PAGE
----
have been manufactured inside Iraq for many months and do not need to be

But is the war talk for real or is it just sabre rattling? The
conventional wisdom is that for both military and political reasons it
would be impossible for Israel and the UK/US to attack and that, in any
event, after the politically damaging Iraq war, neither Tony Blair nor
George Bush would be able to gather political support for another attack.

But in Washington, Tel Aviv and Downing Street, if not the Foreign Office,
Iran is regarded as a critical threat. The regime in Tehran continues to
demand the destruction of the state of Israel and to support anti-Israeli
forces. In what appeared to be coordinated releases of intelligence
assessments, Israeli and US intelligence briefed earlier this year that,
while Iran was years from a nuclear weapons capability, the technological
point of no return was now imminent.

Shortly after the US elections, the vice-president, Dick Cheney, warned
that Israel might attack Iran. Israel has the capability to attack Iranian
targets with aircraft and long-range cruise missiles launched from
submarines, while Iranian air defences are still mostly based on
25-year-old equipment purchased in the time of the Shah. A US attack might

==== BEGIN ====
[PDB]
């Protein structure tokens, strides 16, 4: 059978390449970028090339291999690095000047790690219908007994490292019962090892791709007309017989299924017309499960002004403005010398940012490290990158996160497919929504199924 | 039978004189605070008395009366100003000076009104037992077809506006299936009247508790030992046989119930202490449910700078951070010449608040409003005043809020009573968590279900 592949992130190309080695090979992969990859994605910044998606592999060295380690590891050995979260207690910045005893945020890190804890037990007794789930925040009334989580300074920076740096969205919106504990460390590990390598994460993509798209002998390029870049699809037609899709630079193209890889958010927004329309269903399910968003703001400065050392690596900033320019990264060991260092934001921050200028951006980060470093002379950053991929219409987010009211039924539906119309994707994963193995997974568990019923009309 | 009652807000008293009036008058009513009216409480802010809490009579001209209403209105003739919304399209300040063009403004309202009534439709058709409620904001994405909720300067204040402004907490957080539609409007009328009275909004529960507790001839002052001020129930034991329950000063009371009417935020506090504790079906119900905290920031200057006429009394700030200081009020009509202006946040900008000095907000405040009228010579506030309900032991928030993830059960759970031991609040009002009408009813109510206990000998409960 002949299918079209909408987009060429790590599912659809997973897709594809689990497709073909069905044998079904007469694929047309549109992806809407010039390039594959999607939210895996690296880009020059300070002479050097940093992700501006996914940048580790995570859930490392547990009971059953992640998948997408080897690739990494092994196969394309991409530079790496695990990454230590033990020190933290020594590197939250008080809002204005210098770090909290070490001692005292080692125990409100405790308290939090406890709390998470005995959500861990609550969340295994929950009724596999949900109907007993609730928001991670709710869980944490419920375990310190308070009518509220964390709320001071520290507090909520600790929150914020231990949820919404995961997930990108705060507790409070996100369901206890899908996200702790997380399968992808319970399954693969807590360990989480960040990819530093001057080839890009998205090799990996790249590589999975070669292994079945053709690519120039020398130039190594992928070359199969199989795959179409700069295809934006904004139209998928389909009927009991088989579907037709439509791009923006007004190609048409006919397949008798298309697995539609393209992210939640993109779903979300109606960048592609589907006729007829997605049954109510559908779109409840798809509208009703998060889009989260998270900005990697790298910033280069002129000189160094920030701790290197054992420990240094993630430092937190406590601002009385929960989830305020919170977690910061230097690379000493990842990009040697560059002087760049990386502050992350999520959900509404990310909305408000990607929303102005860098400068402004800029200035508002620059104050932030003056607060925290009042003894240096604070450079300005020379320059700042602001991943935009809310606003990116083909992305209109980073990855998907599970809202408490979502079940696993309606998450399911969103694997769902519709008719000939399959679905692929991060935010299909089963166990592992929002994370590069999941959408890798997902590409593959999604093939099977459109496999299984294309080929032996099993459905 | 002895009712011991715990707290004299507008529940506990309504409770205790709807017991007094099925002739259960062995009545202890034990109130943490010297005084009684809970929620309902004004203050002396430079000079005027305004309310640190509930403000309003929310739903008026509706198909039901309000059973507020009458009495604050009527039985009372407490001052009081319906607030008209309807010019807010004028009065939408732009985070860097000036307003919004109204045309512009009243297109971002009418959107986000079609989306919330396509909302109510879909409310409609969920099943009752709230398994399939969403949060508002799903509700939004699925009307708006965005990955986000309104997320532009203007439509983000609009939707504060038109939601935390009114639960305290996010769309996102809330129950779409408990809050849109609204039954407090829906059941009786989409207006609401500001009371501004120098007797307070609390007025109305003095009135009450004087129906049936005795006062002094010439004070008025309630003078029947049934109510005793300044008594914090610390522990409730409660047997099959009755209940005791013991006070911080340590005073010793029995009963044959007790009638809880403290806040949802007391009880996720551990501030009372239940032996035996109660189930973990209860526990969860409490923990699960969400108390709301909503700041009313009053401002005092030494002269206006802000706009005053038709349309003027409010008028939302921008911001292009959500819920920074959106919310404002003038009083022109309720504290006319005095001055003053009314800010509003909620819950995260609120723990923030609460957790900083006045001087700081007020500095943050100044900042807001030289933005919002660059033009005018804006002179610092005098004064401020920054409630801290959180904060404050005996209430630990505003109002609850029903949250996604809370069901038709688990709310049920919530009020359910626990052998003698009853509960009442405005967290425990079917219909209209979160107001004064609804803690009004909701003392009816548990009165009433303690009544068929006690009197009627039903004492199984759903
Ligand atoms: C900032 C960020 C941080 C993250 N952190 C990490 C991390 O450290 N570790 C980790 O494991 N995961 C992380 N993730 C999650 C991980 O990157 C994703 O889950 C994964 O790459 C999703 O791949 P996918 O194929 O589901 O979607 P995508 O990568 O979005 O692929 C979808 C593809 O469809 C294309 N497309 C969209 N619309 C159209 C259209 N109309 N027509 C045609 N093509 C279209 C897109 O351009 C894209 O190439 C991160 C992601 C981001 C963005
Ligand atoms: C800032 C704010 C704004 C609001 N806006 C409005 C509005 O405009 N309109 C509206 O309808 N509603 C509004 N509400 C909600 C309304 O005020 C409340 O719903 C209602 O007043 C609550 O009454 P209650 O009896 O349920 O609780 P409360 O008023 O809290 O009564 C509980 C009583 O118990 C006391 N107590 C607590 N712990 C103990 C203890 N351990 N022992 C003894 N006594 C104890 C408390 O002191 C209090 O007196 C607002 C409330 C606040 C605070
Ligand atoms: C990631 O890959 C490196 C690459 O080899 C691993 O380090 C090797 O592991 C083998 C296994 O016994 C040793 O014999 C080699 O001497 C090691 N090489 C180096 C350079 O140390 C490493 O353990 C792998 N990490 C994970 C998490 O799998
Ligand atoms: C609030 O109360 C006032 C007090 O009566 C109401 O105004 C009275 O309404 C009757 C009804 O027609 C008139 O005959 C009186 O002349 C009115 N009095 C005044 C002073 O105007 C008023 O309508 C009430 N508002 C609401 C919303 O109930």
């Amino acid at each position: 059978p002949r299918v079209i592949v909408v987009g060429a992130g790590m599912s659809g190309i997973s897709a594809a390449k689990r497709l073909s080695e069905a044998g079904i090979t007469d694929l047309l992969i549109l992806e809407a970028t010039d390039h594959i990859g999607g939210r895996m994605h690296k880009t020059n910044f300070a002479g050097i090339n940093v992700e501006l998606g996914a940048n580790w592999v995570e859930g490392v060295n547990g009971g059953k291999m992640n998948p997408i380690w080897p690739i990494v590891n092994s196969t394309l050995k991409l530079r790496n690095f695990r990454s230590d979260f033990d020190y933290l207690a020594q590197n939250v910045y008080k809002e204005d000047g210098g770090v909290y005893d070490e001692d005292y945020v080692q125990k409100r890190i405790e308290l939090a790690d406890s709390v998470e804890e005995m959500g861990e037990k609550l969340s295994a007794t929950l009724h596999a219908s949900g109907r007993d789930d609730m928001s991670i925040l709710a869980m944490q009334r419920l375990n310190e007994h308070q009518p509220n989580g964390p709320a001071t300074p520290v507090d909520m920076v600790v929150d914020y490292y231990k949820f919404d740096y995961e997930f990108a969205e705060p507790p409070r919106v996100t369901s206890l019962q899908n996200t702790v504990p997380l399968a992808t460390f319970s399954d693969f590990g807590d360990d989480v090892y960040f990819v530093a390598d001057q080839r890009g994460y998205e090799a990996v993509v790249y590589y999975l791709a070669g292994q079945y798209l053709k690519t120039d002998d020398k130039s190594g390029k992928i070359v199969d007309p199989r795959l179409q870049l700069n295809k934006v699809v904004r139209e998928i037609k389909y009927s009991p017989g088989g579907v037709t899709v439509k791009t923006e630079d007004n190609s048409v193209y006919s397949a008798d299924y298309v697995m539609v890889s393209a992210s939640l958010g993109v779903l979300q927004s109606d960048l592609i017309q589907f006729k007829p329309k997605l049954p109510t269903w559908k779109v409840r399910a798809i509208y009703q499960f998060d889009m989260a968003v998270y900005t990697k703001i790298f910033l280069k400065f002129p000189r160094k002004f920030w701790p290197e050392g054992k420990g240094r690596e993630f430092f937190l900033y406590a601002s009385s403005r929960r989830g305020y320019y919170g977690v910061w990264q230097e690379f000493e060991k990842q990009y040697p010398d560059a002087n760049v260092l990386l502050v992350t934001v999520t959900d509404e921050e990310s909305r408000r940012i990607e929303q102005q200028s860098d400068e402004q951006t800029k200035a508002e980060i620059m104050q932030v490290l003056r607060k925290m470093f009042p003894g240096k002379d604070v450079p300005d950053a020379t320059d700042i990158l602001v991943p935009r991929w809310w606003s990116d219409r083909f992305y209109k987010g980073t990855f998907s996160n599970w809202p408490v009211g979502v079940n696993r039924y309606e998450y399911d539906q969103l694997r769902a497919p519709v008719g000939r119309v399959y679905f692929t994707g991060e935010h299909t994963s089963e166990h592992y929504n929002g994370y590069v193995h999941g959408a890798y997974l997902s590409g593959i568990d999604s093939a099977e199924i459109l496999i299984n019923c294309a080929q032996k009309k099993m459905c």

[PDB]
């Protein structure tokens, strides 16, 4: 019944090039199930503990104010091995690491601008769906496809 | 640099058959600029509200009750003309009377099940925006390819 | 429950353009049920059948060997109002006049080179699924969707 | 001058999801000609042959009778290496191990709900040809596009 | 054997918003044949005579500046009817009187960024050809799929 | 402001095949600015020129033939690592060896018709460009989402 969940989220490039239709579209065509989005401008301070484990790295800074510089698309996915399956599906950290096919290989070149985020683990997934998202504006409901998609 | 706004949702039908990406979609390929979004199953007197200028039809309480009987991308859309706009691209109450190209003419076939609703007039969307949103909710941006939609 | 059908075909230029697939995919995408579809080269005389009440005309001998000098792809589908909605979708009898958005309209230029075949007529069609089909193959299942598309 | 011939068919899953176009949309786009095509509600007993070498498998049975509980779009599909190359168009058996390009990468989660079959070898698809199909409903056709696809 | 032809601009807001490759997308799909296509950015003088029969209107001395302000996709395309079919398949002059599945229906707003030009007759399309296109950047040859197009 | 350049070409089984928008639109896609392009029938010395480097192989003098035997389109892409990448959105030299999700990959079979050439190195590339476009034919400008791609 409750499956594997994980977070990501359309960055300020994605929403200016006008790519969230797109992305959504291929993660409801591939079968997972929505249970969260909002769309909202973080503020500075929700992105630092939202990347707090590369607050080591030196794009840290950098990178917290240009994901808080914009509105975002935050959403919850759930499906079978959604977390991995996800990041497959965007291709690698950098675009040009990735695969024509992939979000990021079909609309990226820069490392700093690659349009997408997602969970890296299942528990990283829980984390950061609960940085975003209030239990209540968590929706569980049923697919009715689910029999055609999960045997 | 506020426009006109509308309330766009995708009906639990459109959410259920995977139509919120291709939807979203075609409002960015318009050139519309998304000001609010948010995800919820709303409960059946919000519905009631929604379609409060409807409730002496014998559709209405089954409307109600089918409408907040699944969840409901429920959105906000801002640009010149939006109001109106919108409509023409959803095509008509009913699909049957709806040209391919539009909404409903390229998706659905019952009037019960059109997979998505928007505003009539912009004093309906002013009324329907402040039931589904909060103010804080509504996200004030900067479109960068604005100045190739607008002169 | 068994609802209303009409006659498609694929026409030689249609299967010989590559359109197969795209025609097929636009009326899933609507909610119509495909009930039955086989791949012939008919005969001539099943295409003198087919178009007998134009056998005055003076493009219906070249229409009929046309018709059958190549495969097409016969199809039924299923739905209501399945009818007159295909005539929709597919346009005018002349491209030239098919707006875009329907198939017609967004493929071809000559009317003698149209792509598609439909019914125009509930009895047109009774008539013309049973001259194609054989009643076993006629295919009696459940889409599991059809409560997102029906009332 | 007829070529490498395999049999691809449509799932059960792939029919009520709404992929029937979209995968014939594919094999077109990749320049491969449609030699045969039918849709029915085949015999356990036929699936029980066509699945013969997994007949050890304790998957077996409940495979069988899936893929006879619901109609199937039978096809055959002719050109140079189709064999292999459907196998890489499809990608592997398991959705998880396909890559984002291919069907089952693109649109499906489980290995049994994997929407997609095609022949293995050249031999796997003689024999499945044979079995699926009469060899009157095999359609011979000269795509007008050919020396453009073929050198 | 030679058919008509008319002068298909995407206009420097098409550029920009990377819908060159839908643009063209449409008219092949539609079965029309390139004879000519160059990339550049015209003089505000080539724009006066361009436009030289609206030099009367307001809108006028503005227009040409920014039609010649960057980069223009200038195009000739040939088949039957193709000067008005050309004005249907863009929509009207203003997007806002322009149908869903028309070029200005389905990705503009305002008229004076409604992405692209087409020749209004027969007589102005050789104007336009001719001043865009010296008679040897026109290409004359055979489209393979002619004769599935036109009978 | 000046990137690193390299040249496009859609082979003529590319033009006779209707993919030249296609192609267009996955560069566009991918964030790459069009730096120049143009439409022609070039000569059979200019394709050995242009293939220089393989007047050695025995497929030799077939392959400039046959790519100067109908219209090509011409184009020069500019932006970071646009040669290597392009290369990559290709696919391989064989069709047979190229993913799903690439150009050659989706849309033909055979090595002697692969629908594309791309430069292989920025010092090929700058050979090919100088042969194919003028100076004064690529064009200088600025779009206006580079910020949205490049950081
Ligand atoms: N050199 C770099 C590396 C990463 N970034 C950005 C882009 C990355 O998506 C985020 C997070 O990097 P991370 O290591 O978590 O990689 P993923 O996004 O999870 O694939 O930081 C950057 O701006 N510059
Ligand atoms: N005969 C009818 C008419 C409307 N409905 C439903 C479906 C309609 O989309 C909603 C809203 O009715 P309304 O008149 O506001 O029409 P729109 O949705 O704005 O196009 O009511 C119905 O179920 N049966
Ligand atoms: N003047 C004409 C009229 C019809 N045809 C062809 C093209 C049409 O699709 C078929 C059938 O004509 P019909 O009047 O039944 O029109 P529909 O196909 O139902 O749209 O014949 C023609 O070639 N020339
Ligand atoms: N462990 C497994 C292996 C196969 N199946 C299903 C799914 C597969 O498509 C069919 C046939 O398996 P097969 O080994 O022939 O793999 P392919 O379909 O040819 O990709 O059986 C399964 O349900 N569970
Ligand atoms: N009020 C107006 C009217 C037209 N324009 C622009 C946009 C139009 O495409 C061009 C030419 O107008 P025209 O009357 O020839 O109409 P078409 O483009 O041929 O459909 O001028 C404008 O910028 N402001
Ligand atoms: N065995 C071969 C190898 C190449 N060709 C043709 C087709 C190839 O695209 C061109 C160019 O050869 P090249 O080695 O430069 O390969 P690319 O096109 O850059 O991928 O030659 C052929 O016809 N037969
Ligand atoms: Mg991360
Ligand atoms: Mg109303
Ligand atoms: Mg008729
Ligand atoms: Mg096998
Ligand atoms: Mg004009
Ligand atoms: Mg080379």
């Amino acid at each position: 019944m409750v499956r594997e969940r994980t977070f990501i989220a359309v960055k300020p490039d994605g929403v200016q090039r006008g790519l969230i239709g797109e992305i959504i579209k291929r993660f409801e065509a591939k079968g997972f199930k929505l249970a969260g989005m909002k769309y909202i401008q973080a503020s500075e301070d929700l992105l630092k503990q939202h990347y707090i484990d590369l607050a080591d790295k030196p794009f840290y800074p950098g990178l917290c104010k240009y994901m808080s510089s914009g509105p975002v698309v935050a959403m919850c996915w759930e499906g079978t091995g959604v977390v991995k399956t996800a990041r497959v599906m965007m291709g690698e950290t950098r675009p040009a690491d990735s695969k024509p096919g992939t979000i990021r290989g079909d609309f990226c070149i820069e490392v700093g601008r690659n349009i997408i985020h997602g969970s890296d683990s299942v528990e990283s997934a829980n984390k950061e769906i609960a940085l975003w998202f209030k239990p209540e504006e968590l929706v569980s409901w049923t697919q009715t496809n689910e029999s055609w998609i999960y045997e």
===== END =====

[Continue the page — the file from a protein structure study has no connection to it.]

be portrayed as a more reasonable option than a renewed Israeli-Islamic

The US army and marines are heavily committed in Iraq, but soldiers could
be found if the Bush administration were intent on invasion. Donald
Rumsfeld has been reorganising the army to increase front-line forces by a
third. More importantly, naval and air force firepower has barely been
used in Iraq. Just 120 B52 and stealth bombers could target 5,000 points
in Iran with satellite-guided bombs in just one mission. It is for this
reason that John Pike of globalsecurity.org thinks that a US attack could
come with no warning at all. US action is often portrayed as impossible,
not only because of the alleged lack of firepower, but because Iranian
facilities are too hard to target. In a strategic logic not lost on
Washington, the conclusion then is that if you cannot guarantee to destroy
all the alleged weapons, then it must be necessary to remove the regime